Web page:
This worry about moral degeneracy due to exposure to contemporary media is hardly new and echoes concerns voiced in the eighteenth century, a period that saw an explosion of access to print. A number of Enlightenment figures, chief amongst them, Jean-Jacques Rousseau, were particularly worried by access to the new media of the eighteenth century, namely the novel, and particularly, as Rousseau termed them in book one of his Confessions (1782), “ces dangereux livres […] qu’on ne peut […] les lire que d’une main” [those dangerous books that one reads with one hand]. For some in the eighteenth century, exposure to novel reading was particularly dangerous for women (again, because of those pesky, overly-sensitive nerves of theirs).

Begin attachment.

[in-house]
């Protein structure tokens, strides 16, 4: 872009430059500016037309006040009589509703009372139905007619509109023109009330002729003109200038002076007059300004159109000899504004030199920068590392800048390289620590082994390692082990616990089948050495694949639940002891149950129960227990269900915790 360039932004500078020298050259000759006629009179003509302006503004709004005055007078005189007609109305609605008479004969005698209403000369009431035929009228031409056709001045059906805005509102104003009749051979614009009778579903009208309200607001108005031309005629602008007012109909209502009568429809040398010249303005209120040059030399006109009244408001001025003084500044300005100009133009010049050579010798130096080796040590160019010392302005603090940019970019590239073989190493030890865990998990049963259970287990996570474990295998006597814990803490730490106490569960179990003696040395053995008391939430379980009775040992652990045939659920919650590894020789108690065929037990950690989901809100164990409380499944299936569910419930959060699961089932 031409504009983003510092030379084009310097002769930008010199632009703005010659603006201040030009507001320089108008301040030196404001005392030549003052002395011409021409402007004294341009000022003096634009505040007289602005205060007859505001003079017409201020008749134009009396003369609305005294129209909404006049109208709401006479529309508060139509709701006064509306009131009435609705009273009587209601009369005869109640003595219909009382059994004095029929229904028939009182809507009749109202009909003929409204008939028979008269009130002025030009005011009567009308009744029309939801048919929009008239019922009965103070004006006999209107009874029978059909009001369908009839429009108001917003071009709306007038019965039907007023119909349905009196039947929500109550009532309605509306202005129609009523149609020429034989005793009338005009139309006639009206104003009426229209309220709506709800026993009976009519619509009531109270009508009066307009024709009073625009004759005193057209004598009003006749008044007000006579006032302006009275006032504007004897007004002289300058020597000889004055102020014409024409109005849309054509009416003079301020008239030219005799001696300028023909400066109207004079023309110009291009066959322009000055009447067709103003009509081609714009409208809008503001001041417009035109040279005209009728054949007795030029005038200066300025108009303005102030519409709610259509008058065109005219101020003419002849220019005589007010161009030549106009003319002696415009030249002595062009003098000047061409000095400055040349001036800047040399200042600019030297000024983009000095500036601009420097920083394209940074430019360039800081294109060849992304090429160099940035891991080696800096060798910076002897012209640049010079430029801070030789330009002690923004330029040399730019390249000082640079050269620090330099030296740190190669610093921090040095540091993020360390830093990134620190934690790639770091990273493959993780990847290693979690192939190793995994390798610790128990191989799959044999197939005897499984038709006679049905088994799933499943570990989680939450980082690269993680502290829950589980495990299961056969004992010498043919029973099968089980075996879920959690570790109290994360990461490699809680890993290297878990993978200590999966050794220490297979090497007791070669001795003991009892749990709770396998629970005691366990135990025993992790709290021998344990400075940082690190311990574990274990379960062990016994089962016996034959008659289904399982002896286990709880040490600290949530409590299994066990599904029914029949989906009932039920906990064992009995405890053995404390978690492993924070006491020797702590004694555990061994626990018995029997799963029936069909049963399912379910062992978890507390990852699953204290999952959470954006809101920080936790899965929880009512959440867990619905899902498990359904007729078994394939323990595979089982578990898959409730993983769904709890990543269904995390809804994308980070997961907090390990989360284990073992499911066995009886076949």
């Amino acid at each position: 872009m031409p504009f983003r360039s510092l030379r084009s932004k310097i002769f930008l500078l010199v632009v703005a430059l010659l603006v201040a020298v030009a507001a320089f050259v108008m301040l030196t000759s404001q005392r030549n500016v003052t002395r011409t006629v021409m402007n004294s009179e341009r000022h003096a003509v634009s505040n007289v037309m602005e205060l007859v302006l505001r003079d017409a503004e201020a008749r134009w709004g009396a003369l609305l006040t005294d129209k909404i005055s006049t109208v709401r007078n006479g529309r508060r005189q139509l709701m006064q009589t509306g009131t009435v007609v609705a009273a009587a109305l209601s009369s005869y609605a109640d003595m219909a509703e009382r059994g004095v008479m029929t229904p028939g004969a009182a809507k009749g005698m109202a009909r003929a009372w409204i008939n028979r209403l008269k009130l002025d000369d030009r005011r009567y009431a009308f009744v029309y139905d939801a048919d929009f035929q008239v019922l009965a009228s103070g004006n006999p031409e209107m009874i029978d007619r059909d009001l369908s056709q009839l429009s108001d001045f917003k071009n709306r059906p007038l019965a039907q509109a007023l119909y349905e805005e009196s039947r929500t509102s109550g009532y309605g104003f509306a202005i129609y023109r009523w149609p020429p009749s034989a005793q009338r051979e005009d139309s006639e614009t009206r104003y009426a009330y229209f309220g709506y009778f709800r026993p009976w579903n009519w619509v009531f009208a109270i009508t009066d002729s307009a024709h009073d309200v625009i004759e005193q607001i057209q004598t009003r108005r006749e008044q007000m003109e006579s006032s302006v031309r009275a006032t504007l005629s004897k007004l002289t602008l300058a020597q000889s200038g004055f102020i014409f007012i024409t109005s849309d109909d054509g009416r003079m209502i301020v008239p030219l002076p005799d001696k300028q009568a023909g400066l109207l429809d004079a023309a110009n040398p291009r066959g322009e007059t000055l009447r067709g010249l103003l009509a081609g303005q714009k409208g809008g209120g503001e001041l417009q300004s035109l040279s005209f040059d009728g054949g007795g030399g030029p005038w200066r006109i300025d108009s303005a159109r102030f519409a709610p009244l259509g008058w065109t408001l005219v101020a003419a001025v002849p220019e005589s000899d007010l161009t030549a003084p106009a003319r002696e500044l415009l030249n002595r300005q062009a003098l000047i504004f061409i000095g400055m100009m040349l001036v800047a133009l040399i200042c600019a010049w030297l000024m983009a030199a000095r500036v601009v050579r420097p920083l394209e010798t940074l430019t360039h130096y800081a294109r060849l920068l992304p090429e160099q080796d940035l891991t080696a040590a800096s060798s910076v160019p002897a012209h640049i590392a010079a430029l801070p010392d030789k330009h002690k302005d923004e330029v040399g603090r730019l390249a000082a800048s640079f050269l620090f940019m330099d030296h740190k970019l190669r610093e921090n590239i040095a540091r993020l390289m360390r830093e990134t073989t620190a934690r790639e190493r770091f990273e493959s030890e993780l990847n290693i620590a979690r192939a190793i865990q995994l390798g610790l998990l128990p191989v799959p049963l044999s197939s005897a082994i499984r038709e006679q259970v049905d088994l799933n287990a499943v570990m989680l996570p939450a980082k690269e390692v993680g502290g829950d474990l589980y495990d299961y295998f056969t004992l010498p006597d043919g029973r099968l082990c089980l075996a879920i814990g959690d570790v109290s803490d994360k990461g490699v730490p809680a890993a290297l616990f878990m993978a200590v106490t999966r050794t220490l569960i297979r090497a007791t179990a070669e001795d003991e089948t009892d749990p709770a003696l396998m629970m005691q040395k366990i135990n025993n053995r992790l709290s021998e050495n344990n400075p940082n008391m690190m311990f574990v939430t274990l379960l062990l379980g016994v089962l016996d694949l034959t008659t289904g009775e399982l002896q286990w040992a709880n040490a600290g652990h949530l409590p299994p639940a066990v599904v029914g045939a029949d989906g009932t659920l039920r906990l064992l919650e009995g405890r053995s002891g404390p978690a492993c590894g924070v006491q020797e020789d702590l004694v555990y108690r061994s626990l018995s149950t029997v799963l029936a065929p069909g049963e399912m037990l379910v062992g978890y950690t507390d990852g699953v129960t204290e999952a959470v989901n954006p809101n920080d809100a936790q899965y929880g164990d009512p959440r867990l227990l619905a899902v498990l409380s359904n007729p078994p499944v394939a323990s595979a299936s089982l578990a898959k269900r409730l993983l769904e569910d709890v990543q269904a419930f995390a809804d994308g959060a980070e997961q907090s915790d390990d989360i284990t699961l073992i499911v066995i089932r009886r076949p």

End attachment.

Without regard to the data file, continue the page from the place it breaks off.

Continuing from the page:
The dangers of reading are driven home in Pierre-Antoine Baudouin’s painting, La Lecture [The Reader] (c. 1760). It depicts a woman sitting slumped in a chair within a sumptuous, cluttered study. A book lies open as if it dropped from her right hand. Her eyes are lidded and seem to be closed. Is she slumbering? Perhaps the book was boring. On first glance, perhaps, but look to her left hand. It is thrust inside her skirts. She does not appear to be sleeping but is instead caught up in a masturbatory reverie. The imagination, enflamed, stimulated, and excited by the book she has just been reading would seem to be a terrible thing to behold.